2926 				kmem_dump_oversize_max = size;
2927 		}
2928 		return (buf);
2929 	}
2930 
2931 	buf = kmem_cache_alloc(cp, kmflag);
2932 	if ((cp->cache_flags & KMF_BUFTAG) && !KMEM_DUMP(cp) && buf != NULL) {
2933 		kmem_buftag_t *btp = KMEM_BUFTAG(cp, buf);
2934 		((uint8_t *)buf)[size] = KMEM_REDZONE_BYTE;
2935 		((uint32_t *)btp)[1] = KMEM_SIZE_ENCODE(size);
2936 
2937 		if (cp->cache_flags & KMF_LITE) {
2938 			KMEM_BUFTAG_LITE_ENTER(btp, kmem_lite_count, caller());
2939 		}
2940 	}
2941 	return (buf);
2942 }
2943 
2944 void
2945 kmem_free(void *buf, size_t size)
2946 {
2947 	size_t index;
2948 	kmem_cache_t *cp;
2949 
2950 	if ((index = (size - 1) >> KMEM_ALIGN_SHIFT) < KMEM_ALLOC_TABLE_MAX) {
2951 		cp = kmem_alloc_table[index];
2952 		/* fall through to kmem_cache_free() */
2953 
2954 	} else if ((index = ((size - 1) >> KMEM_BIG_SHIFT)) <
2955 	    kmem_big_alloc_table_max) {
2956 		cp = kmem_big_alloc_table[index];
2957 		/* fall through to kmem_cache_free() */
2958 
2959 	} else {
2960 		EQUIV(buf == NULL, size == 0);
2961 		if (buf == NULL && size == 0)
2962 			return;
2963 		vmem_free(kmem_oversize_arena, buf, size);
2964 		return;
2965 	}
2966 
2967 	if ((cp->cache_flags & KMF_BUFTAG) && !KMEM_DUMP(cp)) {
2968 		kmem_buftag_t *btp = KMEM_BUFTAG(cp, buf);
2969 		uint32_t *ip = (uint32_t *)btp;
2970 		if (ip[1] != KMEM_SIZE_ENCODE(size)) {
2971 			if (*(uint64_t *)buf == KMEM_FREE_PATTERN) {
2972 				kmem_error(KMERR_DUPFREE, cp, buf);
2973 				return;
2974 			}
2975 			if (KMEM_SIZE_VALID(ip[1])) {
2976 				ip[0] = KMEM_SIZE_ENCODE(size);
2977 				kmem_error(KMERR_BADSIZE, cp, buf);
2978 			} else {
2979 				kmem_error(KMERR_REDZONE, cp, buf);
2980 			}
2981 			return;
2982 		}
2983 		if (((uint8_t *)buf)[size] != KMEM_REDZONE_BYTE) {
2984 			kmem_error(KMERR_REDZONE, cp, buf);
2985 			return;
2986 		}
2987 		btp->bt_redzone = KMEM_REDZONE_PATTERN;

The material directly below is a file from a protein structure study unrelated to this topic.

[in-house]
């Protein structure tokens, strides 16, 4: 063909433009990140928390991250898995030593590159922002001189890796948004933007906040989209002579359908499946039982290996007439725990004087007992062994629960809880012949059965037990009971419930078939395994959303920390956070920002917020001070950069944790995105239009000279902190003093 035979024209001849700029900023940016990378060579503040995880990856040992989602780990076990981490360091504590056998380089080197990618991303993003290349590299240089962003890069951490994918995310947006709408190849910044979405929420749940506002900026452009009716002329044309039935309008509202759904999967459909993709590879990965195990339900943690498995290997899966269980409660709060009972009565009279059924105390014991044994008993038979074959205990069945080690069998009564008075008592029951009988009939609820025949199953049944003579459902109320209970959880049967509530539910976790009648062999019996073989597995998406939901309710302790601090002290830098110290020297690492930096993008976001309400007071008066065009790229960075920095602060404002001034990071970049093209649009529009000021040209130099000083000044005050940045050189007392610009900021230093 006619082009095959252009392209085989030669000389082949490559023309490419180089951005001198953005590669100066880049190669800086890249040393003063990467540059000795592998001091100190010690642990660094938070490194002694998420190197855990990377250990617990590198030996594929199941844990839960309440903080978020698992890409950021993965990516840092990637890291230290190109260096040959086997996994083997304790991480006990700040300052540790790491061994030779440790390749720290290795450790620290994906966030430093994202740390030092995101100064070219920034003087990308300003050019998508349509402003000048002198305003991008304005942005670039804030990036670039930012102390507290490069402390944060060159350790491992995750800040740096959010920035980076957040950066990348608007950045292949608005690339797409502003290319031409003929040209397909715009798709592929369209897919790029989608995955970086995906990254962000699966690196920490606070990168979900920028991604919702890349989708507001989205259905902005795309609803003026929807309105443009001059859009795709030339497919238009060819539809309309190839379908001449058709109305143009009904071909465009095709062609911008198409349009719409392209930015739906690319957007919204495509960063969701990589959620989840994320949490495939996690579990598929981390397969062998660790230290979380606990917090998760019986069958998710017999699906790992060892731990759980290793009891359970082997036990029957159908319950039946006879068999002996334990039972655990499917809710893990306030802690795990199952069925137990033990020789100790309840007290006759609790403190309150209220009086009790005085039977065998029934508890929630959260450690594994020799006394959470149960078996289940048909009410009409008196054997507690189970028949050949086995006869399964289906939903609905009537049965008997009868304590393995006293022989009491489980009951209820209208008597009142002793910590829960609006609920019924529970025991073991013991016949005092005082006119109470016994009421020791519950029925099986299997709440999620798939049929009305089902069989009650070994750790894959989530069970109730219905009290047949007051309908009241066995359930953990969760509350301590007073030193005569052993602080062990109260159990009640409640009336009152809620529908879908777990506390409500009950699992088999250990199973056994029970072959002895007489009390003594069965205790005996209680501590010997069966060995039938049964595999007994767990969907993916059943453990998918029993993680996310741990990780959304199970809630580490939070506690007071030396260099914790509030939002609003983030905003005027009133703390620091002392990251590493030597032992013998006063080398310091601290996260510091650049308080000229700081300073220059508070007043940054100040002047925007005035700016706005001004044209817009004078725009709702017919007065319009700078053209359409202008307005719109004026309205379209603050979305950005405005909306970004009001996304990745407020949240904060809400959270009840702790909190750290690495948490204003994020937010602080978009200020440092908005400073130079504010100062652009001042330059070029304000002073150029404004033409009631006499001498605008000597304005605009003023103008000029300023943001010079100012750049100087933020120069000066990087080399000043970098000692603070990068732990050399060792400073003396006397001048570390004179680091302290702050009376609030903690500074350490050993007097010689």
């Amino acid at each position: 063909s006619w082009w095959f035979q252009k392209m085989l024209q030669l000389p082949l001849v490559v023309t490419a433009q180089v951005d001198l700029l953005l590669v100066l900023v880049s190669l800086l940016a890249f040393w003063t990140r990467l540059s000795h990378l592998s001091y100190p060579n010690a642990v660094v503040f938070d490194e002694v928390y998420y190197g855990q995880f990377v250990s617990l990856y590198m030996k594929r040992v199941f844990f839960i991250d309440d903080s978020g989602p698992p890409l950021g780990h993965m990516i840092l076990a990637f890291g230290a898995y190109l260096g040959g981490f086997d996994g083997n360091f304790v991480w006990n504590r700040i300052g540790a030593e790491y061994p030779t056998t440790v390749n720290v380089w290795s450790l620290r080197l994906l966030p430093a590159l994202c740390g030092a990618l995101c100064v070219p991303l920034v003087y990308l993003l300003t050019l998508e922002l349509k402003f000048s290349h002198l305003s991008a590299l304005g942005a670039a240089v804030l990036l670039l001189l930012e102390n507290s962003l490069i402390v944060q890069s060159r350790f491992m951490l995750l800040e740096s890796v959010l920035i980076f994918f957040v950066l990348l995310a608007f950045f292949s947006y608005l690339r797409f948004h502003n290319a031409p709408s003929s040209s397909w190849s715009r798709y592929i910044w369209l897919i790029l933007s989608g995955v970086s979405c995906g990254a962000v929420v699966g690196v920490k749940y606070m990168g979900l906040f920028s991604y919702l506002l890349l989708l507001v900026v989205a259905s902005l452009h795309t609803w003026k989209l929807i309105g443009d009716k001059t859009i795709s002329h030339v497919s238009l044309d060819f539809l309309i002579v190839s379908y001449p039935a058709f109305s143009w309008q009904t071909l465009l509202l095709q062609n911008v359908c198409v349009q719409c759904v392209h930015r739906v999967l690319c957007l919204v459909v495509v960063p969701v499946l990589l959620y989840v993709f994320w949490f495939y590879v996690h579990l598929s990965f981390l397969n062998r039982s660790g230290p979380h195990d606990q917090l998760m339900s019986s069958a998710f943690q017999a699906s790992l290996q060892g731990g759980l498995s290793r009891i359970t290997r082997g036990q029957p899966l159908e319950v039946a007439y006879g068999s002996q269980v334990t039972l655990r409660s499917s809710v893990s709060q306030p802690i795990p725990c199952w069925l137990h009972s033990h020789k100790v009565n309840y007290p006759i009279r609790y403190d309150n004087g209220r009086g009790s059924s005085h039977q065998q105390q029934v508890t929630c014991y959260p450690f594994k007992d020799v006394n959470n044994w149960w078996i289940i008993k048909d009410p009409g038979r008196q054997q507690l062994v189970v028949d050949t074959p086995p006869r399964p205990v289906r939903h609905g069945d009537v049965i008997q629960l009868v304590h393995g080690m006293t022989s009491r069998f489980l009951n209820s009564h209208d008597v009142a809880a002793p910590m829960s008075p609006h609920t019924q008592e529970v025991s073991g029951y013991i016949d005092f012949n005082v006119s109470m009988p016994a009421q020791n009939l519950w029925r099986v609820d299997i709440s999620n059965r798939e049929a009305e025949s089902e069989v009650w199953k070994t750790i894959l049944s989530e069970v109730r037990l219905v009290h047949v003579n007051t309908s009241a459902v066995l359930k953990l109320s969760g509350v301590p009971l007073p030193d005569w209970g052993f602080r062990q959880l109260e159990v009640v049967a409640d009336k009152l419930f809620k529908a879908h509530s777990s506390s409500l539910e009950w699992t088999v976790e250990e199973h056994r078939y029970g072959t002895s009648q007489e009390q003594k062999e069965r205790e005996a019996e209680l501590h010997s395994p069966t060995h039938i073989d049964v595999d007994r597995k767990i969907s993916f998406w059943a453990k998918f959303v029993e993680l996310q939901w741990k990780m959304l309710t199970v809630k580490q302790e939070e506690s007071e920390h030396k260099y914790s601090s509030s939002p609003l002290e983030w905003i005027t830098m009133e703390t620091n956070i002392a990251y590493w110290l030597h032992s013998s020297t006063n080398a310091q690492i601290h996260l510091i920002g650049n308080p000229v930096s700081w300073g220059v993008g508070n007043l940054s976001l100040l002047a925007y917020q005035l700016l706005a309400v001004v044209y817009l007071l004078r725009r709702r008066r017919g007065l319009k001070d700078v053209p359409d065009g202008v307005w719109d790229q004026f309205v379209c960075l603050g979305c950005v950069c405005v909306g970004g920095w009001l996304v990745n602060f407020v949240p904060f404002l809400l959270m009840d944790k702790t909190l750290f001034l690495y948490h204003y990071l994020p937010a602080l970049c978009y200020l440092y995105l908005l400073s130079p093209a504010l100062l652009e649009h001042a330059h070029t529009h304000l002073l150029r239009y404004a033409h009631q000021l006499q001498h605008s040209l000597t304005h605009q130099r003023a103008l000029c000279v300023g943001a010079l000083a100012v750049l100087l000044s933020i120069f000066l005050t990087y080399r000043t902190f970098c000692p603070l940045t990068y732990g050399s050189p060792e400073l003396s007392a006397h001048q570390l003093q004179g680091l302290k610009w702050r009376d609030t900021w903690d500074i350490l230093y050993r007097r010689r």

2988 		if (cp->cache_flags & KMF_LITE) {
2989 			KMEM_BUFTAG_LITE_ENTER(btp, kmem_lite_count,
2990 			    caller());
2991 		}
2992 	}
2993 	kmem_cache_free(cp, buf);
2994 }
2995 
2996 void *
2997 kmem_firewall_va_alloc(vmem_t *vmp, size_t size, int vmflag)
2998 {
2999 	size_t realsize = size + vmp->vm_quantum;
3000 	void *addr;
3001 
3002 	/*
3003 	 * Annoying edge case: if 'size' is just shy of ULONG_MAX, adding
3004 	 * vm_quantum will cause integer wraparound.  Check for this, and
3005 	 * blow off the firewall page in this case.  Note that such a
3006 	 * giant allocation (the entire kernel address space) can never
3007 	 * be satisfied, so it will either fail immediately (VM_NOSLEEP)
3008 	 * or sleep forever (VM_SLEEP).  Thus, there is no need for a
3009 	 * corresponding check in kmem_firewall_va_free().
3010 	 */
3011 	if (realsize < size)
3012 		realsize = size;
3013 
3014 	/*
3015 	 * While boot still owns resource management, make sure that this
3016 	 * redzone virtual address allocation is properly accounted for in
3017 	 * OBPs "virtual-memory" "available" lists because we're
3018 	 * effectively claiming them for a red zone.  If we don't do this,
3019 	 * the available lists become too fragmented and too large for the
3020 	 * current boot/kernel memory list interface.
3021 	 */
3022 	addr = vmem_alloc(vmp, realsize, vmflag | VM_NEXTFIT);
3023 
3024 	if (addr != NULL && kvseg.s_base == NULL && realsize != size)
3025 		(void) boot_virt_alloc((char *)addr + size, vmp->vm_quantum);
3026 
3027 	return (addr);
3028 }
3029 
3030 void
3031 kmem_firewall_va_free(vmem_t *vmp, void *addr, size_t size)
3032 {
3033 	ASSERT((kvseg.s_base == NULL ?
3034 	    va_to_pfn((char *)addr + size) :
3035 	    hat_getpfnum(kas.a_hat, (caddr_t)addr + size)) == PFN_INVALID);
3036 
3037 	vmem_free(vmp, addr, size + vmp->vm_quantum);
3038 }
3039 
3040 /*
3041  * Try to allocate at least `size' bytes of memory without sleeping or
3042  * panicking. Return actual allocated size in `asize'. If allocation failed,
3043  * try final allocation with sleep or panic allowed.
3044  */
3045 void *